Read more in:

The Register: PayPal proffers patch for OAuth app hack hole

ThreatPost: PayPal Fixes OAuth Token Leaking Vulnerability

GSA's Technology Transformation Service Bug Issues Reporting Guidelines (November 29, 2016)

The US General Services Administration's (GSA) Technology Transformation Service (TTS) has released a policy for reporting vulnerabilities found on certain US government computer systems. The policy aims to encourage people to report the flaws without fear of legal repercussions. It covers only certain domains; flaws found elsewhere are not covered by the policy. The guidelines and policy are similar to those recently issued by the US Department of Defense (DoD).

[Editor Comments ]

[Pescatore ]
The GSA policy is pretty much in line with a similar policy announced by DoD, and with widely accepted responsible disclosure norms and standards like ISO 29147. Important to note that such policies aren't just about what the vulnerability "finders" should do; the policy requires vulnerability "response" processes be implemented and staffed on the agency (or enterprise) side.

Read more in:

FCW: New 18F rules for bug hunters

GitHub: GSA's Technology Transformation Service Vulnerability Disclosure Policy

NDAA Elevates Cyber Command to Full Combatant Command (November 29 & 30, 2016)

The final version of the US's fiscal 2017 National Defense Authorization Act (NDAA) elevates the US Cyber Command to full combatant status. Cyber Command is currently under the authority of US Strategic Command. Cyber Command will remain under the directorship of Adm. Mike Rogers, who also directs the NSA. That arrangement, known as "dual-hat leadership," will remain in effect until the secretary of Defense and the chairman of the Joint Chiefs of Staff have made an assessment that the change "will not pose risks to the military effectiveness of the United States Cyber Command that are unacceptable to the national security interests of the United States."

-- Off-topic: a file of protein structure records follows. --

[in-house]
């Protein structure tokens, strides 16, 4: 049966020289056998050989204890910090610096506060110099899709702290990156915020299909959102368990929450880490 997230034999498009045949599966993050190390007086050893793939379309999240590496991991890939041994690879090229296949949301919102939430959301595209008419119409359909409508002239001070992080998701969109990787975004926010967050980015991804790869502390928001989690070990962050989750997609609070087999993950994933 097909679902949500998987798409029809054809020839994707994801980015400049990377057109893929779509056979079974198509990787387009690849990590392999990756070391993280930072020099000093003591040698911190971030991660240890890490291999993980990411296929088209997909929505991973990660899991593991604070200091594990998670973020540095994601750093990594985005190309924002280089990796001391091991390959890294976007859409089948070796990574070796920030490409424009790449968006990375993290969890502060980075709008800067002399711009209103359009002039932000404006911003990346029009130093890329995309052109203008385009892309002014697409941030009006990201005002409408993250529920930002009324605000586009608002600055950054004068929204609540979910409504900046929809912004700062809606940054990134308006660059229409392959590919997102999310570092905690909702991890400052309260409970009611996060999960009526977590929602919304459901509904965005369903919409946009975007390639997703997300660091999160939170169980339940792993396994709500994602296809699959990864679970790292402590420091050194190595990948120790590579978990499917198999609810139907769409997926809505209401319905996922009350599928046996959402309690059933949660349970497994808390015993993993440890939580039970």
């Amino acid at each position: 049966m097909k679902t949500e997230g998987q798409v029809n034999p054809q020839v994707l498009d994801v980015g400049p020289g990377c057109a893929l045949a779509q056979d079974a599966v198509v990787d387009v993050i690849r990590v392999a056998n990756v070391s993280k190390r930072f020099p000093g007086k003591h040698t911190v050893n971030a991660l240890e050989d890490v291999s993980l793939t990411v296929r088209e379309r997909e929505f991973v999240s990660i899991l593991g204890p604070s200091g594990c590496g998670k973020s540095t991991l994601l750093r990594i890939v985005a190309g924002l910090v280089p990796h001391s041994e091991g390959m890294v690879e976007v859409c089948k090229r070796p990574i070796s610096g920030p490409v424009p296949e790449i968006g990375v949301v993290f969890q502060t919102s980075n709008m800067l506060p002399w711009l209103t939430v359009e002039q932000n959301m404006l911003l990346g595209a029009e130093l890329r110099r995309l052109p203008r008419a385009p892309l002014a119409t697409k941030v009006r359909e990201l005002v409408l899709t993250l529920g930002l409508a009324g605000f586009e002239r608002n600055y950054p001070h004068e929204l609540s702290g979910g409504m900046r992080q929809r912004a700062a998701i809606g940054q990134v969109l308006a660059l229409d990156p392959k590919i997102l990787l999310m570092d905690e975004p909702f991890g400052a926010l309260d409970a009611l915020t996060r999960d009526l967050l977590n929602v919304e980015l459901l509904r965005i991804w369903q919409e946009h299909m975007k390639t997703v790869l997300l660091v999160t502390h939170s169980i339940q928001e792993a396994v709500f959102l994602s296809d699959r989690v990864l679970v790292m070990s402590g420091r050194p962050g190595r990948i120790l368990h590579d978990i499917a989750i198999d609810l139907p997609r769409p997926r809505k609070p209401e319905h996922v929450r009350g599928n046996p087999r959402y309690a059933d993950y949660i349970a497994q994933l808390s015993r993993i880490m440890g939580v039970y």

Read more in:

FCW: NDAA Elevates Cyber Command

The Hill: Annual defense bill elevates Cyber Command to combatant unit


Mirai/TR-069 Update: Deutsche Telekom Routers May have been DDoSed by Traffic Volume, not Exploit

Bitlocker Encrypted Drives Exposed During System Upgrade

Software-Only Defenses Against Rowhammer

Mozilla Patches Firefox 0-Day (Exploit already available!)

SQL Slammer "Resurgence"?

Goolian Android Malware

Bypassing SAML 2.0 SSO

Webcast: The Six Most Dangerous New Cyber Attack Techniques

Open Source Tool "Beamgun" Fights Rogue USB Devices on Windows

"Shamoon" Malware is back with a new destructive attack against Saudi Arabia

British ISP "KCOM" Suffering Outage After Attack

Microsoft Fixes Long Known Privilege Escalation Issue

The Editorial Board of SANS NewsBites